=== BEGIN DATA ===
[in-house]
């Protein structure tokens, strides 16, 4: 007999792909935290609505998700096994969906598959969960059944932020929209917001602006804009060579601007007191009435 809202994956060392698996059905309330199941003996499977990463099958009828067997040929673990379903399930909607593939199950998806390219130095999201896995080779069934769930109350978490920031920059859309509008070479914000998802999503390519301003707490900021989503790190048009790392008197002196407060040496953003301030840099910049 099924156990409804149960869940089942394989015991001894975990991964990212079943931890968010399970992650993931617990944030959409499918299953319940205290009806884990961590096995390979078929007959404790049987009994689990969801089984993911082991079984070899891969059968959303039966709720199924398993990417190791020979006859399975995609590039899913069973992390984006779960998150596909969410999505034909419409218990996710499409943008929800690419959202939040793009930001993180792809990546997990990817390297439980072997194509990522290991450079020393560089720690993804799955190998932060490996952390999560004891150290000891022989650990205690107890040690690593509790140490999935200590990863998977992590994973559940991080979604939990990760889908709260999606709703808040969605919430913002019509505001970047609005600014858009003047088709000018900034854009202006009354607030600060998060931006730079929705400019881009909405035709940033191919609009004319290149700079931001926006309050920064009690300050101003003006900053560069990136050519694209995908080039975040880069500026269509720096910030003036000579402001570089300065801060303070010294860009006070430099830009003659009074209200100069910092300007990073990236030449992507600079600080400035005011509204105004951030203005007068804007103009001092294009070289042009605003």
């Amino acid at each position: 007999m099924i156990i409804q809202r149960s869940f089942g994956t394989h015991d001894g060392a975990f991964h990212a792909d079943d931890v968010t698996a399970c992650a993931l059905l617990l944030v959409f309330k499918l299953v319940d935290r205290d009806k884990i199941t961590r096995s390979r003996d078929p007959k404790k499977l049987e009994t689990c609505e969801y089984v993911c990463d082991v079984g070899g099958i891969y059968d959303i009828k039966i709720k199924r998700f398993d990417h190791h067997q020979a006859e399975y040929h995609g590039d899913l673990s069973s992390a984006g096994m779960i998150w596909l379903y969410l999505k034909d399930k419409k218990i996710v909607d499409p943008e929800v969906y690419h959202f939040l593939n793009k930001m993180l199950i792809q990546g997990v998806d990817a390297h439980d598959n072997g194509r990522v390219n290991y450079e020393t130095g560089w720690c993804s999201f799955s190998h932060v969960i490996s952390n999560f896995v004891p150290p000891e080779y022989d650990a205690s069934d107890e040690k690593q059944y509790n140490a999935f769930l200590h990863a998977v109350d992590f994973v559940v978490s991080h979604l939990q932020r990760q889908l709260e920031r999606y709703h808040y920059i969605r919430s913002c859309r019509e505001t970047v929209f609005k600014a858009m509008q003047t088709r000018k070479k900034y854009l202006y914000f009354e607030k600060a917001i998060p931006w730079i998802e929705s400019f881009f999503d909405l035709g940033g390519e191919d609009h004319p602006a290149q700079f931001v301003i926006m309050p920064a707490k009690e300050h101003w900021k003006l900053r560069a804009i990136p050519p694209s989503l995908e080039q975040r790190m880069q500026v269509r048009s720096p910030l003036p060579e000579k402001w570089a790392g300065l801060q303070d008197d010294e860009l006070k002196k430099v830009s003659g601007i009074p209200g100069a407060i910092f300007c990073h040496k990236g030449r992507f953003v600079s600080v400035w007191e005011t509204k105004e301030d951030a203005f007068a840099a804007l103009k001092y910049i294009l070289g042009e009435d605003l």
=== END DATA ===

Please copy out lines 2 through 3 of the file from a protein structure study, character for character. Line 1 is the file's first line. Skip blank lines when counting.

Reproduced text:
């Protein structure tokens, strides 16, 4: 007999792909935290609505998700096994969906598959969960059944932020929209917001602006804009060579601007007191009435 809202994956060392698996059905309330199941003996499977990463099958009828067997040929673990379903399930909607593939199950998806390219130095999201896995080779069934769930109350978490920031920059859309509008070479914000998802999503390519301003707490900021989503790190048009790392008197002196407060040496953003301030840099910049 099924156990409804149960869940089942394989015991001894975990991964990212079943931890968010399970992650993931617990944030959409499918299953319940205290009806884990961590096995390979078929007959404790049987009994689990969801089984993911082991079984070899891969059968959303039966709720199924398993990417190791020979006859399975995609590039899913069973992390984006779960998150596909969410999505034909419409218990996710499409943008929800690419959202939040793009930001993180792809990546997990990817390297439980072997194509990522290991450079020393560089720690993804799955190998932060490996952390999560004891150290000891022989650990205690107890040690690593509790140490999935200590990863998977992590994973559940991080979604939990990760889908709260999606709703808040969605919430913002019509505001970047609005600014858009003047088709000018900034854009202006009354607030600060998060931006730079929705400019881009909405035709940033191919609009004319290149700079931001926006309050920064009690300050101003003006900053560069990136050519694209995908080039975040880069500026269509720096910030003036000579402001570089300065801060303070010294860009006070430099830009003659009074209200100069910092300007990073990236030449992507600079600080400035005011509204105004951030203005007068804007103009001092294009070289042009605003």
């Amino acid at each position: 007999m099924i156990i409804q809202r149960s869940f089942g994956t394989h015991d001894g060392a975990f991964h990212a792909d079943d931890v968010t698996a399970c992650a993931l059905l617990l944030v959409f309330k499918l299953v319940d935290r205290d009806k884990i199941t961590r096995s390979r003996d078929p007959k404790k499977l049987e009994t689990c609505e969801y089984v993911c990463d082991v079984g070899g099958i891969y059968d959303i009828k039966i709720k199924r998700f398993d990417h190791h067997q020979a006859e399975y040929h995609g590039d899913l673990s069973s992390a984006g096994m779960i998150w596909l379903y969410l999505k034909d399930k419409k218990i996710v909607d499409p943008e929800v969906y690419h959202f939040l593939n793009k930001m993180l199950i792809q990546g997990v998806d990817a390297h439980d598959n072997g194509r990522v390219n290991y450079e020393t130095g560089w720690c993804s999201f799955s190998h932060v969960i490996s952390n999560f896995v004891p150290p000891e080779y022989d650990a205690s069934d107890e040690k690593q059944y509790n140490a999935f769930l200590h990863a998977v109350d992590f994973v559940v978490s991080h979604l939990q932020r990760q889908l709260e920031r999606y709703h808040y920059i969605r919430s913002c859309r019509e505001t970047v929209f609005k600014a858009m509008q003047t088709r000018k070479k900034y854009l202006y914000f009354e607030k600060a917001i998060p931006w730079i998802e929705s400019f881009f999503d909405l035709g940033g390519e191919d609009h004319p602006a290149q700079f931001v301003i926006m309050p920064a707490k009690e300050h101003w900021k003006l900053r560069a804009i990136p050519p694209s989503l995908e080039q975040r790190m880069q500026v269509r048009s720096p910030l003036p060579e000579k402001w570089a790392g300065l801060q303070d008197d010294e860009l006070k002196k430099v830009s003659g601007i009074p209200g100069a407060i910092f300007c990073h040496k990236g030449r992507f953003v600079s600080v400035w007191e005011t509204k105004e301030d951030a203005f007068a840099a804007l103009k001092y910049i294009l070289g042009e009435d605003l």